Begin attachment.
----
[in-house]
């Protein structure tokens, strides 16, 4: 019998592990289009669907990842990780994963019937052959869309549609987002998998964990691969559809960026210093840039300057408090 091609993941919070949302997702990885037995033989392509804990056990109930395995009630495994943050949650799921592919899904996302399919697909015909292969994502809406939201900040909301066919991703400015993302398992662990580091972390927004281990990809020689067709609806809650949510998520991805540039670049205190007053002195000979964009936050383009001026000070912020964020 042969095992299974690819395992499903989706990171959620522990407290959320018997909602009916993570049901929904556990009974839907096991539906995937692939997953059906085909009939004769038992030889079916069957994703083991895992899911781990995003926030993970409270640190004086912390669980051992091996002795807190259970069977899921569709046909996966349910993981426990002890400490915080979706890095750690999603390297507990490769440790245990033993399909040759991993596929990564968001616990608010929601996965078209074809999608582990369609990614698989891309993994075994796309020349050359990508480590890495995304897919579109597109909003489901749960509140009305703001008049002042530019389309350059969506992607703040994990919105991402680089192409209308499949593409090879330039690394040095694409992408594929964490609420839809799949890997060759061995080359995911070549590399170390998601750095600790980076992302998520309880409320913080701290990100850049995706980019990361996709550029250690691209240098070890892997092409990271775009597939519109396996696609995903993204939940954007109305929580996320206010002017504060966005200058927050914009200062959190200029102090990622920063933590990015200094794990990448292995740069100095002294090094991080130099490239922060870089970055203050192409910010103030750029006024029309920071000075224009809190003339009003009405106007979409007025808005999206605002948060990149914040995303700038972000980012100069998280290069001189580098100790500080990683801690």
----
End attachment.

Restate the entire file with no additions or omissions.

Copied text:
[in-house]
């Protein structure tokens, strides 16, 4: 019998592990289009669907990842990780994963019937052959869309549609987002998998964990691969559809960026210093840039300057408090 091609993941919070949302997702990885037995033989392509804990056990109930395995009630495994943050949650799921592919899904996302399919697909015909292969994502809406939201900040909301066919991703400015993302398992662990580091972390927004281990990809020689067709609806809650949510998520991805540039670049205190007053002195000979964009936050383009001026000070912020964020 042969095992299974690819395992499903989706990171959620522990407290959320018997909602009916993570049901929904556990009974839907096991539906995937692939997953059906085909009939004769038992030889079916069957994703083991895992899911781990995003926030993970409270640190004086912390669980051992091996002795807190259970069977899921569709046909996966349910993981426990002890400490915080979706890095750690999603390297507990490769440790245990033993399909040759991993596929990564968001616990608010929601996965078209074809999608582990369609990614698989891309993994075994796309020349050359990508480590890495995304897919579109597109909003489901749960509140009305703001008049002042530019389309350059969506992607703040994990919105991402680089192409209308499949593409090879330039690394040095694409992408594929964490609420839809799949890997060759061995080359995911070549590399170390998601750095600790980076992302998520309880409320913080701290990100850049995706980019990361996709550029250690691209240098070890892997092409990271775009597939519109396996696609995903993204939940954007109305929580996320206010002017504060966005200058927050914009200062959190200029102090990622920063933590990015200094794990990448292995740069100095002294090094991080130099490239922060870089970055203050192409910010103030750029006024029309920071000075224009809190003339009003009405106007979409007025808005999206605002948060990149914040995303700038972000980012100069998280290069001189580098100790500080990683801690």